Rowat PF, Selverston AI (1993) Modeling the gastric mill central pattern generator of the lobster with a relaxation-oscillator network. J Neurophysiol 70:1030-1053.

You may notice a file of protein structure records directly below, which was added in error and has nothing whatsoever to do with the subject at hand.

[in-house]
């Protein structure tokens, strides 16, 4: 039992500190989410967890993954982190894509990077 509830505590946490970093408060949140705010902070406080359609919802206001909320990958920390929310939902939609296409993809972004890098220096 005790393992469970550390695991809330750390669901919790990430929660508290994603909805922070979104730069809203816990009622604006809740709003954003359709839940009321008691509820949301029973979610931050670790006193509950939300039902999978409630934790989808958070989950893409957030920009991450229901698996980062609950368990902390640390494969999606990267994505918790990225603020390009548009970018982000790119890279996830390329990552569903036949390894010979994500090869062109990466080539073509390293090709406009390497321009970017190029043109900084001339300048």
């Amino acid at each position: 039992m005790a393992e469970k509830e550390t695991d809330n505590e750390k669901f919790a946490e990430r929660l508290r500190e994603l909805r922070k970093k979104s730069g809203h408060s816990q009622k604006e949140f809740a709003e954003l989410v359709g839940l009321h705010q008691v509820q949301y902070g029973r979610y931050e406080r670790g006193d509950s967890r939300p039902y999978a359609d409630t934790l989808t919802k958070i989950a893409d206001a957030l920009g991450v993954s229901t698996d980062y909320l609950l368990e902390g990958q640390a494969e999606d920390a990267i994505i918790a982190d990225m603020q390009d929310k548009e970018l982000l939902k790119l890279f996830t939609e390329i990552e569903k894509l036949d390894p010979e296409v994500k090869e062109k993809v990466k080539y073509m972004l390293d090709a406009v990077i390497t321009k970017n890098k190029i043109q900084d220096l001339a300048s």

1. The gastric mill central pattern generator (CPG) controls the chewing movements of teeth in the gastric mill of the lobster. This CPG has been extensively studied, but the precise mechanism underlying pattern generation is not well understood. The goal of this research was to develop a simplified model that captures the principle, biologically significant features of this CPG. We introduce a simplified neuron model that embodies approximations of well-known membrane currents, and is able to reproduce several global characteristics of gastric mill neurons. A network built with these neurons, using graded synaptic transmission and having the synaptic connections of the biological circuit, is sufficient to explain much of the network's behavior. 2. The cell model is a generalization and extension of the Van der Pol relaxation oscillator equations. It is described by two differential equations, one for current conservation and one for slow current activation. The model has a fast current that may, by adjusting one parameter, have a region of negative resistance in its current-voltage (I-V) curve. It also has a slow current with a single gain parameter that can be regarded as the combination of slow inward and outward currents. 3. For suitable values of the fast current parameter and the slow current parameter, the isolated model neuron exhibits several different behaviors: plateau potentials, postinhibitory rebound, postburst hyperpolarization, and endogenous oscillations. When the slow current is separated into inward and outward fractions with separately adjustable gain parameters, the model neuron can fire tonically, be quiescent, or generate spontaneous voltage oscillations with varying amounts of depolarization or hyperpolarization. 4. The most common form of synaptic interaction in the gastric CPG is reciprocal inhibition. A pair of identical model cells, connected with reciprocal inhibition, oscillates in antiphase if either the isolated cells are endogenous oscillators, or they are quiescent without plateau potentials, or they have plateau potentials but the synaptic strengths are below a critical level. If the isolated cells have widely differing frequencies (or would have if the cells were made to oscillate by adjusting the fast currents), reciprocal inhibition entrains the cells to oscillate with the same frequency but with phases that are advanced or retarded relative to the phases seen when the cells have the same frequency. The frequency of the entrained pair of cells lies between the frequencies of the original cells. The relative phases can also be modified by using very unequal synaptic strengths.(ABSTRACT TRUNCATED AT 400 WORDS)